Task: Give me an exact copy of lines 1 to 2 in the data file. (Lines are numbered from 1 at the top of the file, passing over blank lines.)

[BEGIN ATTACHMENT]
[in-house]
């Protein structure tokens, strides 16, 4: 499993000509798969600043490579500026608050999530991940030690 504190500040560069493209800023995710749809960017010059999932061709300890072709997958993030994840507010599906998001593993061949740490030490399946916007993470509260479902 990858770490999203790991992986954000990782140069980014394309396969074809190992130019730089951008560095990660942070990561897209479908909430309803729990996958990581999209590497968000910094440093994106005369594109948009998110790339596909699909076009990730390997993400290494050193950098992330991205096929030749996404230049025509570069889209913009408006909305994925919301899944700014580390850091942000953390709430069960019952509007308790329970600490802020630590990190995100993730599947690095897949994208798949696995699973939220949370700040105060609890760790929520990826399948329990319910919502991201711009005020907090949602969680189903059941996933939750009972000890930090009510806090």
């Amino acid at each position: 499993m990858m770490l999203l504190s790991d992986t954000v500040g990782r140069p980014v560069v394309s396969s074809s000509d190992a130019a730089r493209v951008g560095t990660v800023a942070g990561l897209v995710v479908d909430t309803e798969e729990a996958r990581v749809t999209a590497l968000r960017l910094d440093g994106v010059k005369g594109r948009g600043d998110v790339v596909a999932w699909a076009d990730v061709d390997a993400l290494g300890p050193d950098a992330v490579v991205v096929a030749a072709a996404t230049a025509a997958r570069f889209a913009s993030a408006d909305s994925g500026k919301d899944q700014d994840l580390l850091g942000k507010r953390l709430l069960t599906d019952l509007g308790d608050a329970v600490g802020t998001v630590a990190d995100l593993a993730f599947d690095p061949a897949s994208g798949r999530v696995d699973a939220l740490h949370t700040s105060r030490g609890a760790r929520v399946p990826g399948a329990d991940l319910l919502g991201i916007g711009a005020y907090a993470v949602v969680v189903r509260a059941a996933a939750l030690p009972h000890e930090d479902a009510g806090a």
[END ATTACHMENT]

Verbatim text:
[in-house]
């Protein structure tokens, strides 16, 4: 499993000509798969600043490579500026608050999530991940030690 504190500040560069493209800023995710749809960017010059999932061709300890072709997958993030994840507010599906998001593993061949740490030490399946916007993470509260479902 990858770490999203790991992986954000990782140069980014394309396969074809190992130019730089951008560095990660942070990561897209479908909430309803729990996958990581999209590497968000910094440093994106005369594109948009998110790339596909699909076009990730390997993400290494050193950098992330991205096929030749996404230049025509570069889209913009408006909305994925919301899944700014580390850091942000953390709430069960019952509007308790329970600490802020630590990190995100993730599947690095897949994208798949696995699973939220949370700040105060609890760790929520990826399948329990319910919502991201711009005020907090949602969680189903059941996933939750009972000890930090009510806090």